The babies continue to grow larger as the kombucha ferments until they are large enough to be removed from the mother scoby. By that point, the baby has grown into a full-fledged mother scoby that can be used for another round of kombucha fermentation or gifted to other kombucha-brewing friends (Source: TheWildGut).
There are four main classifications of kombucha scoby. These four include:
- Scoby Grown at Home from Homemade or Store-Bought Kombucha Tea
- This type of scoby is made by pouring raw, homemade or store-bought kombucha into a bowl that you’ll securely cover with fabric or cheesecloth. If you store it in a dark place for one to three weeks, you’ll discover that a scoby has formed!
- Vintage/Heirloom Scoby
- Heirloom or vintage scobys are any scoby that was not made directly from a bottle. So, the babies that grew from your mother scoby are classified as heirloom or vintage scobys.
- Tibetan Scoby
Originating in Tibet, this type of scoby is made specifically from a type of tea called Puer tea. This is an earthy tea, and is very popular in many parts of Asia.
- It takes the longest to ferment out of all the other types, which means this scoby creates the most probiotic-rich kombucha of them all.
- Island Girl Scoby
- Coming from Sanibel Island, Florida, this tropical scoby is used most often with oolong tea. It’s said to have a well-balanced flavor profile; but it ferments for the least amount of time of all four scoby types, meaning there will be less probiotics present than some of the others.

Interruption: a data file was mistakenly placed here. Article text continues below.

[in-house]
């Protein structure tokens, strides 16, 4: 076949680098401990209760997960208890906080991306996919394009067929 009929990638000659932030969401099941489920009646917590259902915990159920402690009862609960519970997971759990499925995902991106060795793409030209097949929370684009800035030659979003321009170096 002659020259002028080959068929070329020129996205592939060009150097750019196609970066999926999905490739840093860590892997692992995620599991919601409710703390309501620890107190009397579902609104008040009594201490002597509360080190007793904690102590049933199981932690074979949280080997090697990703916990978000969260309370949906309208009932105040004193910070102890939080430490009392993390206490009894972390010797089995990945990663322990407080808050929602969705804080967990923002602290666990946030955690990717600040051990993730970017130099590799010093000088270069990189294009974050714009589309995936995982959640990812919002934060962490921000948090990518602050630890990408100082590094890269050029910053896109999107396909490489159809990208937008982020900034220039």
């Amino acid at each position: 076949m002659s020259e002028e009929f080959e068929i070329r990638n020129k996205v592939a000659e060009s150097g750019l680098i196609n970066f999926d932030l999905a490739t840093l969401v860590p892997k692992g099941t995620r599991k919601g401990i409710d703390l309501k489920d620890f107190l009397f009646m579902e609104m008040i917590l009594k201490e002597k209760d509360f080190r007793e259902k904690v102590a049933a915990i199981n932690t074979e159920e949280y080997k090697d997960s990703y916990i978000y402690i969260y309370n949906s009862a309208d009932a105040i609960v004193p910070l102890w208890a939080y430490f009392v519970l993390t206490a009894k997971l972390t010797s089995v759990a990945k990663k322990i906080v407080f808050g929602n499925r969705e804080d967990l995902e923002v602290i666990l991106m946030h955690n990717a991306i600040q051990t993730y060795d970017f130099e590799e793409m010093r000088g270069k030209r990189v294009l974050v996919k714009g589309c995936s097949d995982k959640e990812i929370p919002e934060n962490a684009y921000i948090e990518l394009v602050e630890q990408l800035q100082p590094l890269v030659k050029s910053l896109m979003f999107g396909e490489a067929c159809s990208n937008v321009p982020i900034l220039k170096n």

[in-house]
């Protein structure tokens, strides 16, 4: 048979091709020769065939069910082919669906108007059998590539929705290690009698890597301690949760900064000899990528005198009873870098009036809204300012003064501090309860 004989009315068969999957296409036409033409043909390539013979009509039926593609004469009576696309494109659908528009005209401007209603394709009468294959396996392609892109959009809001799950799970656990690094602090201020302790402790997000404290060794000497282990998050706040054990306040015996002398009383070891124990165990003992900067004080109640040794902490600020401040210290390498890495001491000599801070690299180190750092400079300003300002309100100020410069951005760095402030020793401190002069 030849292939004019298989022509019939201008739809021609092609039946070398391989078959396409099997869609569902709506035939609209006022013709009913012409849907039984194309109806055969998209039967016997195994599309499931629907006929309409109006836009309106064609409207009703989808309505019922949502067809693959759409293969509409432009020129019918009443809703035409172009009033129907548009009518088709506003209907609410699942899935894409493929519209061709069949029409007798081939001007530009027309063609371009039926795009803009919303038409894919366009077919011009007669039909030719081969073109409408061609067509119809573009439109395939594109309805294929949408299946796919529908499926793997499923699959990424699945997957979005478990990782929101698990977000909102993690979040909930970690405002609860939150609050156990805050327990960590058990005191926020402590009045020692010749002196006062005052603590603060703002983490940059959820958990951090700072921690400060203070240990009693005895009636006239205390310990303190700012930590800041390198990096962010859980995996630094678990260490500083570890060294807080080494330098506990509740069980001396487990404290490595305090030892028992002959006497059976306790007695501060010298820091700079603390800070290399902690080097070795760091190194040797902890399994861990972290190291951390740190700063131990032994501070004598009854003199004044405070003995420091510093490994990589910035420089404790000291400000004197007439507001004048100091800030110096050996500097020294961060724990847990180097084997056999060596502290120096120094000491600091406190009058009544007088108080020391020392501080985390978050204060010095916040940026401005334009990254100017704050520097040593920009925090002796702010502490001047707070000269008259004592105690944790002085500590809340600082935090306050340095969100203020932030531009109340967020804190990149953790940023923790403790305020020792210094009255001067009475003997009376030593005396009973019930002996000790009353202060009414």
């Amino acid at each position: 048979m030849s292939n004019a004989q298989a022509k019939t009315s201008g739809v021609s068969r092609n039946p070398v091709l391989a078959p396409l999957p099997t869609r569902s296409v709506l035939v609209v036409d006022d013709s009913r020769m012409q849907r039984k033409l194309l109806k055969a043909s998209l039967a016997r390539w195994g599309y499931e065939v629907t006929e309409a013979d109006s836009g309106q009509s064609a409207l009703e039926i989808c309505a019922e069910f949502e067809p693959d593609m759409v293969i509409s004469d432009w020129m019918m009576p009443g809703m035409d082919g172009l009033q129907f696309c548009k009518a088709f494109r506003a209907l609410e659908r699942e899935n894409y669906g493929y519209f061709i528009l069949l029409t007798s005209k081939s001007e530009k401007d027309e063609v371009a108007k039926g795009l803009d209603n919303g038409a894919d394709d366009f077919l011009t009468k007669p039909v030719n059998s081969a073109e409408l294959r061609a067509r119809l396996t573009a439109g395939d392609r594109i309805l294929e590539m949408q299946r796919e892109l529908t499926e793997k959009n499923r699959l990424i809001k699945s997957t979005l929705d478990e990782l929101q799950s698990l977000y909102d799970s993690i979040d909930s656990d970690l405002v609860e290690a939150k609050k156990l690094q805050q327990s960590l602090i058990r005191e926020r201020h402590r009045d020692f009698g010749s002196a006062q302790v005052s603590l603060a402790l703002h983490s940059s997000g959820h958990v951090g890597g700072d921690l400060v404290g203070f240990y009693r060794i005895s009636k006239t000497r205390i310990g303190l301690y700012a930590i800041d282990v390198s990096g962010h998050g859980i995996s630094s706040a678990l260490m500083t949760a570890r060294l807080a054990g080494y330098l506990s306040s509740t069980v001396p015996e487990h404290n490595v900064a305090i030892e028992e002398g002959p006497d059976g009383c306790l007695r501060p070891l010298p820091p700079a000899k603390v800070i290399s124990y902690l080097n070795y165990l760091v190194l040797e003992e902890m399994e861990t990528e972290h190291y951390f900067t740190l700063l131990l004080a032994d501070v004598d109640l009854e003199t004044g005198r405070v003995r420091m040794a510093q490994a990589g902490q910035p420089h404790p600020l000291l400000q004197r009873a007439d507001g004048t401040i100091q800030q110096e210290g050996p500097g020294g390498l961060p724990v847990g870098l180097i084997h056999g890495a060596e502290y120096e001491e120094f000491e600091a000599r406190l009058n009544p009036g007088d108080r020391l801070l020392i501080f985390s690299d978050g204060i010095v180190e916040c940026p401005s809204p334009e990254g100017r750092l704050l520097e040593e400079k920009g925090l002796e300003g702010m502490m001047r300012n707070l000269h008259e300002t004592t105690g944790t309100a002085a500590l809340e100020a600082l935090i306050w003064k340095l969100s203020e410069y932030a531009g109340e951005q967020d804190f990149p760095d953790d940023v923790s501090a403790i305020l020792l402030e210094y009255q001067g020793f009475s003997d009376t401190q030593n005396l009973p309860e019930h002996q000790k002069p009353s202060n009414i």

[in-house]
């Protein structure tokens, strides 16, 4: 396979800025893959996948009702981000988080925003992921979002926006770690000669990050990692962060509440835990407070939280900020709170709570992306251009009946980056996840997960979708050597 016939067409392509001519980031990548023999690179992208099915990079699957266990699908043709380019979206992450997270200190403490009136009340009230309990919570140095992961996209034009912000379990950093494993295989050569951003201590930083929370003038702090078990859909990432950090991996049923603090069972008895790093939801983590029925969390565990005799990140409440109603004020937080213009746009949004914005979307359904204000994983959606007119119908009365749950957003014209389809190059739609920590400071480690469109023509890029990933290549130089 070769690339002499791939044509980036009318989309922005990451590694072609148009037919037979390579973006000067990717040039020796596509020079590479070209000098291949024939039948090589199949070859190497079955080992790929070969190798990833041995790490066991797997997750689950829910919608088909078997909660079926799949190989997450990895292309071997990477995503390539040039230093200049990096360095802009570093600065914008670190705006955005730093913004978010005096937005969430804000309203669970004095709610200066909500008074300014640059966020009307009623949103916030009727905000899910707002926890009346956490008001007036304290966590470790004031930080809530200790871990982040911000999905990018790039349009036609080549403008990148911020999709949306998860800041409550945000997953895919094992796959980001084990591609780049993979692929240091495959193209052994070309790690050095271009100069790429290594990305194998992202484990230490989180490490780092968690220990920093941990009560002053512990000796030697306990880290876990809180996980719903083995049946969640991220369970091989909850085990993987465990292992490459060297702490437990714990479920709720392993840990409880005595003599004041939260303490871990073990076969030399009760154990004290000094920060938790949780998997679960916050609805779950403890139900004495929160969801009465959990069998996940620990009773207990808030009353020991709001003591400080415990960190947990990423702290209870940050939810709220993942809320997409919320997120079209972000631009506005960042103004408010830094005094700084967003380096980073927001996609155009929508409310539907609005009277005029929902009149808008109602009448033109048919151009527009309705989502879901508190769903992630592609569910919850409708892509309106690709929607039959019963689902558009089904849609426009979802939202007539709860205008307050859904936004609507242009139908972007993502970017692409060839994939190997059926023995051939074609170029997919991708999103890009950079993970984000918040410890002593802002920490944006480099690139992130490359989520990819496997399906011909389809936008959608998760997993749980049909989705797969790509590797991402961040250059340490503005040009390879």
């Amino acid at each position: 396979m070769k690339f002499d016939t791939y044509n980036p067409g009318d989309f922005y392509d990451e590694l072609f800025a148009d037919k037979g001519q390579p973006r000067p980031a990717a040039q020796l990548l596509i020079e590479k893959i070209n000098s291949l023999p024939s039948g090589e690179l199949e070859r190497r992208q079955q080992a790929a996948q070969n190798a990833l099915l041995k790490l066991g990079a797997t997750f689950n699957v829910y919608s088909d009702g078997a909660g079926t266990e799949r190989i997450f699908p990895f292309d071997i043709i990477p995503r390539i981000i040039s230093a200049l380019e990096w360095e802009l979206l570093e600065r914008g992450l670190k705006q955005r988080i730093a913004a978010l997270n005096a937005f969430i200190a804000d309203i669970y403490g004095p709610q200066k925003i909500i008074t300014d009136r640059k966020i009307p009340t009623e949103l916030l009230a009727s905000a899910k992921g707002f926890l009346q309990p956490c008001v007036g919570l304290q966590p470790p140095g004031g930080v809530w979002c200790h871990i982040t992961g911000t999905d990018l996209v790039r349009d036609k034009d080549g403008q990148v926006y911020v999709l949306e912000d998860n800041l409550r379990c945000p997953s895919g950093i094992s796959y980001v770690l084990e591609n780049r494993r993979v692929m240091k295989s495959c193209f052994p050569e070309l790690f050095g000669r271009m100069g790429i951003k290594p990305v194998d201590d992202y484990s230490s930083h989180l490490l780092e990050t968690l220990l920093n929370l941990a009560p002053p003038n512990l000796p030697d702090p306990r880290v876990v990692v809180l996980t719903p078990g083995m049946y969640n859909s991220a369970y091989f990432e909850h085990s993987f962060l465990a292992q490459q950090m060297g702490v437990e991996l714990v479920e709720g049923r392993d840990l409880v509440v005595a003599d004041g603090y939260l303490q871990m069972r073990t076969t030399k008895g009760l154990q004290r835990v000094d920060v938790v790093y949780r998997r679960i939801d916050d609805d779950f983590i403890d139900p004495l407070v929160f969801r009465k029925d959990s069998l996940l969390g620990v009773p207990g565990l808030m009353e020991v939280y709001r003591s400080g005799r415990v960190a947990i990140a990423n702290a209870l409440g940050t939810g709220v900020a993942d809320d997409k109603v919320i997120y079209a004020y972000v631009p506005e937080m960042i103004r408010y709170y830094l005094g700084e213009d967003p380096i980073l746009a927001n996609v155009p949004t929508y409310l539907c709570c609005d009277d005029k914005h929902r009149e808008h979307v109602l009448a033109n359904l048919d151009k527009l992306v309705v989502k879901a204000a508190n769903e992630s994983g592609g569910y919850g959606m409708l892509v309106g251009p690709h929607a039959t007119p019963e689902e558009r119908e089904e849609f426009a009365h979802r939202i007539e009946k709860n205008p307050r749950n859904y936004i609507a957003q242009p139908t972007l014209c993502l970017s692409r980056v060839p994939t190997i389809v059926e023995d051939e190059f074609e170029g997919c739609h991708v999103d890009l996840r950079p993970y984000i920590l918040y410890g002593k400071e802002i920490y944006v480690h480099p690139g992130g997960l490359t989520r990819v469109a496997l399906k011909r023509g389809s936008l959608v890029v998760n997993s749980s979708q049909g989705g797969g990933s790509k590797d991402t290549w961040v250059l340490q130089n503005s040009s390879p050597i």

Where to Get Kombucha Scoby
If you’re seeking out kombucha scoby, you have a couple of choices for where to find it. You can make a scoby from scratch at home using store bought or homemade kombucha.
You can’t just use any old kombucha, however- if you choose to go this route, make sure you buy kombucha that is raw, unpasteurized, and unflavored. This is because the extra additives and pasteurization process can “inhibit the growth of your scoby,” according to Urban Monk Nutrition.
You can also get flavor additives for your home-brewed kombucha. This Orange Blossom Lemon Drop Brew Booster adds a sweet and citrusy touch to your kombucha craft. You can check out this short video for step-by-step instructions on how to grow your own scoby at home
You can purchase scoby starter kits online. There are endless options available, but I recommend this organic one thanks to its quality and ability to reduce pesticide exposure.
Even if you make one without a starter kit, I still recommend using organic ingredients from the beginning.
If the kombucha fermentation process is long enough and you don’t feel like waiting to make one yourself, however, you can purchase an entire kombucha scoby online on sites like Etsy, or you can seek out someone with some extra scoby to go around on local community sites.
Note: When purchasing scoby from individual sellers on community forums or sites like Etsy, you’ll want to make sure the seller is reputable. Mishandled scoby can start to decay and become unsafe for fermentation use. Beware of a moldy or cheesy smell- if you notice this on your scoby, it’s a sign it needs to be scrapped.
The best place to get a whole scoby with minimal risk of decay, however, is to get it from a kombucha-brewing friend that you know well; they can give you the scobys that grew from their mother scobys.
This way, you can be sure of the ingredients that went into the scoby and you’ll know that it won’t rot (unless your friend has been looking for a creative way out of the relationship.)
Getting familiar with scoby is the first step to understanding how kombucha is made and the only way to brew a nice batch of fermented kombucha yourself. With all of the incredible health benefits and the unique flavors kombucha offers, who could resist? You’re now well on your way to both a happy tongue and a happy gut. Now go get brewing!